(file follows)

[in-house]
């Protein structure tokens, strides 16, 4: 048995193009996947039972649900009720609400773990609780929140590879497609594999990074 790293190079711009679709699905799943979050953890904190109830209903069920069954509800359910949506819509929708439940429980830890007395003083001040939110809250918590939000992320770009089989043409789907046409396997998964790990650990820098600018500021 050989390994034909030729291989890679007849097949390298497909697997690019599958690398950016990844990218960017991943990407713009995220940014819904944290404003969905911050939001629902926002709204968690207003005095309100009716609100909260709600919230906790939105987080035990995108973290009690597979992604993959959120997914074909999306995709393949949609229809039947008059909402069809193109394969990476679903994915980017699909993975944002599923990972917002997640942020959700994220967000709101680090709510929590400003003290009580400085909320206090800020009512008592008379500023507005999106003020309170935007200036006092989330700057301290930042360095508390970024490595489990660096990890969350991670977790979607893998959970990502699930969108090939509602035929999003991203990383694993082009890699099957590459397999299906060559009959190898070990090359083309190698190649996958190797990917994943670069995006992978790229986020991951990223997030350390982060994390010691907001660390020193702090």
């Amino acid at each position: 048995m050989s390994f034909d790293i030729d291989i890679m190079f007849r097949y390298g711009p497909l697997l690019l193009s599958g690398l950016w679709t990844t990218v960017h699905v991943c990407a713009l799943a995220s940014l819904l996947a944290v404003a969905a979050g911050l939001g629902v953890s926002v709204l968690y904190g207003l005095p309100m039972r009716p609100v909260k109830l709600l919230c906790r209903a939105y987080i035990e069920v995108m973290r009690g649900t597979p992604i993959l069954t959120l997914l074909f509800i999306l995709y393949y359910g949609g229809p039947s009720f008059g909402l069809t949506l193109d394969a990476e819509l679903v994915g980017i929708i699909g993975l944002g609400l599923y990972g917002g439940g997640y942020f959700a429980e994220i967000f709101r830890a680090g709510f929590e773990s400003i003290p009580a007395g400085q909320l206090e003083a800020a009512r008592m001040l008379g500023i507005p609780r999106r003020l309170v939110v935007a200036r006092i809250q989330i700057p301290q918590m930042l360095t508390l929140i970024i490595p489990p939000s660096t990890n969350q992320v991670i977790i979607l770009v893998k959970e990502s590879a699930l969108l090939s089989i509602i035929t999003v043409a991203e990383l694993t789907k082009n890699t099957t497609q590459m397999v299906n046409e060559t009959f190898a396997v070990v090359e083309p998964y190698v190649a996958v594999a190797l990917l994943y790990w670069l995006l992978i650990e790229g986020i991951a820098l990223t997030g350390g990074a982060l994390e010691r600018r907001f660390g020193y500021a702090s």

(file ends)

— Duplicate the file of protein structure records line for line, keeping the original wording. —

[in-house]
């Protein structure tokens, strides 16, 4: 048995193009996947039972649900009720609400773990609780929140590879497609594999990074 790293190079711009679709699905799943979050953890904190109830209903069920069954509800359910949506819509929708439940429980830890007395003083001040939110809250918590939000992320770009089989043409789907046409396997998964790990650990820098600018500021 050989390994034909030729291989890679007849097949390298497909697997690019599958690398950016990844990218960017991943990407713009995220940014819904944290404003969905911050939001629902926002709204968690207003005095309100009716609100909260709600919230906790939105987080035990995108973290009690597979992604993959959120997914074909999306995709393949949609229809039947008059909402069809193109394969990476679903994915980017699909993975944002599923990972917002997640942020959700994220967000709101680090709510929590400003003290009580400085909320206090800020009512008592008379500023507005999106003020309170935007200036006092989330700057301290930042360095508390970024490595489990660096990890969350991670977790979607893998959970990502699930969108090939509602035929999003991203990383694993082009890699099957590459397999299906060559009959190898070990090359083309190698190649996958190797990917994943670069995006992978790229986020991951990223997030350390982060994390010691907001660390020193702090």
């Amino acid at each position: 048995m050989s390994f034909d790293i030729d291989i890679m190079f007849r097949y390298g711009p497909l697997l690019l193009s599958g690398l950016w679709t990844t990218v960017h699905v991943c990407a713009l799943a995220s940014l819904l996947a944290v404003a969905a979050g911050l939001g629902v953890s926002v709204l968690y904190g207003l005095p309100m039972r009716p609100v909260k109830l709600l919230c906790r209903a939105y987080i035990e069920v995108m973290r009690g649900t597979p992604i993959l069954t959120l997914l074909f509800i999306l995709y393949y359910g949609g229809p039947s009720f008059g909402l069809t949506l193109d394969a990476e819509l679903v994915g980017i929708i699909g993975l944002g609400l599923y990972g917002g439940g997640y942020f959700a429980e994220i967000f709101r830890a680090g709510f929590e773990s400003i003290p009580a007395g400085q909320l206090e003083a800020a009512r008592m001040l008379g500023i507005p609780r999106r003020l309170v939110v935007a200036r006092i809250q989330i700057p301290q918590m930042l360095t508390l929140i970024i490595p489990p939000s660096t990890n969350q992320v991670i977790i979607l770009v893998k959970e990502s590879a699930l969108l090939s089989i509602i035929t999003v043409a991203e990383l694993t789907k082009n890699t099957t497609q590459m397999v299906n046409e060559t009959f190898a396997v070990v090359e083309p998964y190698v190649a996958v594999a190797l990917l994943y790990w670069l995006l992978i650990e790229g986020i991951a820098l990223t997030g350390g990074a982060l994390e010691r600018r907001f660390g020193y500021a702090s």